Archive for Thursday, September 22, 2005

7 grades meet state testing goals

September 22, 2005, 12:00 a.m.

Updated: September 22, 2005, 2:34 p.m.

Seven out of 12 grades taking the state assessment in Lansing school district this spring achieved the Building Standard of Excellence.

The building standard of excellence is based on benchmarks set by the Kansas State Board of Education, said Lansing schools assistant superintendent Donna Hughes. To reach the standard, a certain percentage of students taking each exam - math, reading, science and social studies - must fall into categories of basic, proficient, advanced and exemplary. Schools also must have less than the maximum allowable percentage of students in the unsatisfactory category to meet the standard. The numbers vary for each grade and subject.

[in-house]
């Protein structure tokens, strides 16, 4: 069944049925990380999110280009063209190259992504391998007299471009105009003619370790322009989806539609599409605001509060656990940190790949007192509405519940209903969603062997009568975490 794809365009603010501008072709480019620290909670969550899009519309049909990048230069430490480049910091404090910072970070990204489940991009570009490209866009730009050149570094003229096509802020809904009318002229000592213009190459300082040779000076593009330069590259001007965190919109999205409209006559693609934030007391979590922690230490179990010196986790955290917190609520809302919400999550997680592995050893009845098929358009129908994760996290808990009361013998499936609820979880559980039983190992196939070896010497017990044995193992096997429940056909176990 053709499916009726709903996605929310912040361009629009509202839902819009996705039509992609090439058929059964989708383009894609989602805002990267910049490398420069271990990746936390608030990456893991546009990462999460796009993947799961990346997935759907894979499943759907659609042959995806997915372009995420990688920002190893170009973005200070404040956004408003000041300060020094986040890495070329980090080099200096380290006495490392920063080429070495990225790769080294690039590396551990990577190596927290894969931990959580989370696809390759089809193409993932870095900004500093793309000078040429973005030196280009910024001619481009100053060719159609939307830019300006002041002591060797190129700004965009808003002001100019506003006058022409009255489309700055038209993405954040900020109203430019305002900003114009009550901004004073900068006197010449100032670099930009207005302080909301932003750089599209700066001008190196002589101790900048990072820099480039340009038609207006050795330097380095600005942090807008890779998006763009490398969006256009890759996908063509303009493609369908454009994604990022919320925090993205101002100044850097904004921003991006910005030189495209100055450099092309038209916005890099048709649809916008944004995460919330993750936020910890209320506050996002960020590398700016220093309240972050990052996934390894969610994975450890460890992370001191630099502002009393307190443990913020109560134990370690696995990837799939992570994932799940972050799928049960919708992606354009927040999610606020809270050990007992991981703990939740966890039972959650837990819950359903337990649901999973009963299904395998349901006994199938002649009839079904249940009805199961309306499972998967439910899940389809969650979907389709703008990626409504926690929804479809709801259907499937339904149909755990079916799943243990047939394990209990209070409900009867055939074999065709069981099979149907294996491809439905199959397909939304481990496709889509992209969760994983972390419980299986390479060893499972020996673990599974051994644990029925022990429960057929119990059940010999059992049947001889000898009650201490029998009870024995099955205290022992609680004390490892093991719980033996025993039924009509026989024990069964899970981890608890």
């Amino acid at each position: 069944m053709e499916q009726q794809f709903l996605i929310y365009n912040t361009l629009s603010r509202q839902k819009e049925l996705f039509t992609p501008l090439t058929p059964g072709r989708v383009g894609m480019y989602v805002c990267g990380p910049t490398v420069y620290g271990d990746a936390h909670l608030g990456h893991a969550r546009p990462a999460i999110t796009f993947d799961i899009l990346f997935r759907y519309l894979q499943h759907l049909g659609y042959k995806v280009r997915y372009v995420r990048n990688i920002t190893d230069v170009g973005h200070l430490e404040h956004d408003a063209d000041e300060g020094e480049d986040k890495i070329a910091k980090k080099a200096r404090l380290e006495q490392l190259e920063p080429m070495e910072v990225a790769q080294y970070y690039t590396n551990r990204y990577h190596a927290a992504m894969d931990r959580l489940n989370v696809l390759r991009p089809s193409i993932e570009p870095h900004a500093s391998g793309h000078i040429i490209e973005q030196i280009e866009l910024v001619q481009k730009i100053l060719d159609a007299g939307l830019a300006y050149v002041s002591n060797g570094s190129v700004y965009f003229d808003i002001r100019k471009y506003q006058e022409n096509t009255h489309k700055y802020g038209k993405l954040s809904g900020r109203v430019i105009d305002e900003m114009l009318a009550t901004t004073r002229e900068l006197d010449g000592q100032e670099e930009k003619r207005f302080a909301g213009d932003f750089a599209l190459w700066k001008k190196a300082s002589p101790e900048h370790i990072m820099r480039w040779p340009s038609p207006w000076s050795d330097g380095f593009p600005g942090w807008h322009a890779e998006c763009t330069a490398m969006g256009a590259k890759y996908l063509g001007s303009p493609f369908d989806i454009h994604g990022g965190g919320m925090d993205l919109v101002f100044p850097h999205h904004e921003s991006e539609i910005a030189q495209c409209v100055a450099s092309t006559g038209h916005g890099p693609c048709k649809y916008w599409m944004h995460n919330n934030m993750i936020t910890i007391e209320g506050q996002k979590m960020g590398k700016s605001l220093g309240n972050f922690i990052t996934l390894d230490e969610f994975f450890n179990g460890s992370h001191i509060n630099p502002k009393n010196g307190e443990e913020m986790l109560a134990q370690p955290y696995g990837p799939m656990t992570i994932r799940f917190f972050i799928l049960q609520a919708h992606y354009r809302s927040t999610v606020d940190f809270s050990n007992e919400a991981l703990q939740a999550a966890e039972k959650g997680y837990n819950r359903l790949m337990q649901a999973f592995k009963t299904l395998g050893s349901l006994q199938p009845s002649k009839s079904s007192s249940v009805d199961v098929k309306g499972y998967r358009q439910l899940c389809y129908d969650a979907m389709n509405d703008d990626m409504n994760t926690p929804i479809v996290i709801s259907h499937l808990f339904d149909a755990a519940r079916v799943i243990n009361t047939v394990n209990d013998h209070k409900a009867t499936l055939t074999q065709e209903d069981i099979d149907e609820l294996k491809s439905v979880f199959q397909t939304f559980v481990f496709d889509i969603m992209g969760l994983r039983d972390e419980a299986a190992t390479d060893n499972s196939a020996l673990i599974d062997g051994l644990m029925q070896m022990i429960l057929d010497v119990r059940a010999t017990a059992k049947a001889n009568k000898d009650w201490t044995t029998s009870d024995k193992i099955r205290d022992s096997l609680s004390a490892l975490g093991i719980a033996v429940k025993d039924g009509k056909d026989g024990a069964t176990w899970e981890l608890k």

The standard of excellence is "something that the state does as recognition" for schools that are performing well on state assessments, Hughes said. For Lansing schools that attain the standard, Hughes said the district office provides a banner for the building to display.

There are no consequences from the state for not meeting the standard, Hughes said - however, teachers and administrators at schools not meeting the standard are re-assessing curricula in order to improve scores in the future.

Meeting the standard were students tested in fourth-grade math and science, sixth-grade social studies, seventh-grade math and science and eighth-grade reading and social studies. Students tested in fifth-grade reading, 10th-grade math and science and 11th-grade reading and social studies did not reach the standard.